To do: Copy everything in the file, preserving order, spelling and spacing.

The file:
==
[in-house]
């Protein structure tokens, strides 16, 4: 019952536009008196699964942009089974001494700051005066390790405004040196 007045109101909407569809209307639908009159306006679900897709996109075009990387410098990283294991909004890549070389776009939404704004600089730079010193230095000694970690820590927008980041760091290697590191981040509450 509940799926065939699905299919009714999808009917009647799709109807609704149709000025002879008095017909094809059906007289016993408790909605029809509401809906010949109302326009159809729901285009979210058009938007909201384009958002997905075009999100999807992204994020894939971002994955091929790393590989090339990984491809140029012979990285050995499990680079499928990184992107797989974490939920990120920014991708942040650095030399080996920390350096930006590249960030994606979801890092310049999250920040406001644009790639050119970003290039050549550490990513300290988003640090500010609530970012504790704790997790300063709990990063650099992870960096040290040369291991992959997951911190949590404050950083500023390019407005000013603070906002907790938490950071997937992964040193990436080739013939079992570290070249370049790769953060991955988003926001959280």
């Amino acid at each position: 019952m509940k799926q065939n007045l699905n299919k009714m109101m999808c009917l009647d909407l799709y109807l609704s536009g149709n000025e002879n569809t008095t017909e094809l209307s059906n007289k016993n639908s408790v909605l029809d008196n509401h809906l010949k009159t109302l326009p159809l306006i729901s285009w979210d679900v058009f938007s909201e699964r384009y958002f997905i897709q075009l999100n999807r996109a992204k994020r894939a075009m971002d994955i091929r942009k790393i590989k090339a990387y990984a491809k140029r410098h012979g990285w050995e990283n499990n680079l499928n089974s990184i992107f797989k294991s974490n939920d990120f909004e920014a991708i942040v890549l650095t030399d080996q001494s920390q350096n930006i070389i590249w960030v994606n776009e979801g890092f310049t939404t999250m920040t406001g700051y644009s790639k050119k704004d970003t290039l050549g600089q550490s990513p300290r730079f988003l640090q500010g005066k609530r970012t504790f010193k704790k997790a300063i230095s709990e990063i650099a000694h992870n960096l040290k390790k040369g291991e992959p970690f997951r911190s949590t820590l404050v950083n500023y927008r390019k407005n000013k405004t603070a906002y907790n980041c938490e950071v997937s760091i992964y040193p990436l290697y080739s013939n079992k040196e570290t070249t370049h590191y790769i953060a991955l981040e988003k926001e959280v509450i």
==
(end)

[in-house]
């Protein structure tokens, strides 16, 4: 019952536009008196699964942009089974001494700051005066390790405004040196 007045109101909407569809209307639908009159306006679900897709996109075009990387410098990283294991909004890549070389776009939404704004600089730079010193230095000694970690820590927008980041760091290697590191981040509450 509940799926065939699905299919009714999808009917009647799709109807609704149709000025002879008095017909094809059906007289016993408790909605029809509401809906010949109302326009159809729901285009979210058009938007909201384009958002997905075009999100999807992204994020894939971002994955091929790393590989090339990984491809140029012979990285050995499990680079499928990184992107797989974490939920990120920014991708942040650095030399080996920390350096930006590249960030994606979801890092310049999250920040406001644009790639050119970003290039050549550490990513300290988003640090500010609530970012504790704790997790300063709990990063650099992870960096040290040369291991992959997951911190949590404050950083500023390019407005000013603070906002907790938490950071997937992964040193990436080739013939079992570290070249370049790769953060991955988003926001959280």
């Amino acid at each position: 019952m509940k799926q065939n007045l699905n299919k009714m109101m999808c009917l009647d909407l799709y109807l609704s536009g149709n000025e002879n569809t008095t017909e094809l209307s059906n007289k016993n639908s408790v909605l029809d008196n509401h809906l010949k009159t109302l326009p159809l306006i729901s285009w979210d679900v058009f938007s909201e699964r384009y958002f997905i897709q075009l999100n999807r996109a992204k994020r894939a075009m971002d994955i091929r942009k790393i590989k090339a990387y990984a491809k140029r410098h012979g990285w050995e990283n499990n680079l499928n089974s990184i992107f797989k294991s974490n939920d990120f909004e920014a991708i942040v890549l650095t030399d080996q001494s920390q350096n930006i070389i590249w960030v994606n776009e979801g890092f310049t939404t999250m920040t406001g700051y644009s790639k050119k704004d970003t290039l050549g600089q550490s990513p300290r730079f988003l640090q500010g005066k609530r970012t504790f010193k704790k997790a300063i230095s709990e990063i650099a000694h992870n960096l040290k390790k040369g291991e992959p970690f997951r911190s949590t820590l404050v950083n500023y927008r390019k407005n000013k405004t603070a906002y907790n980041c938490e950071v997937s760091i992964y040193p990436l290697y080739s013939n079992k040196e570290t070249t370049h590191y790769i953060a991955l981040e988003k926001e959280v509450i």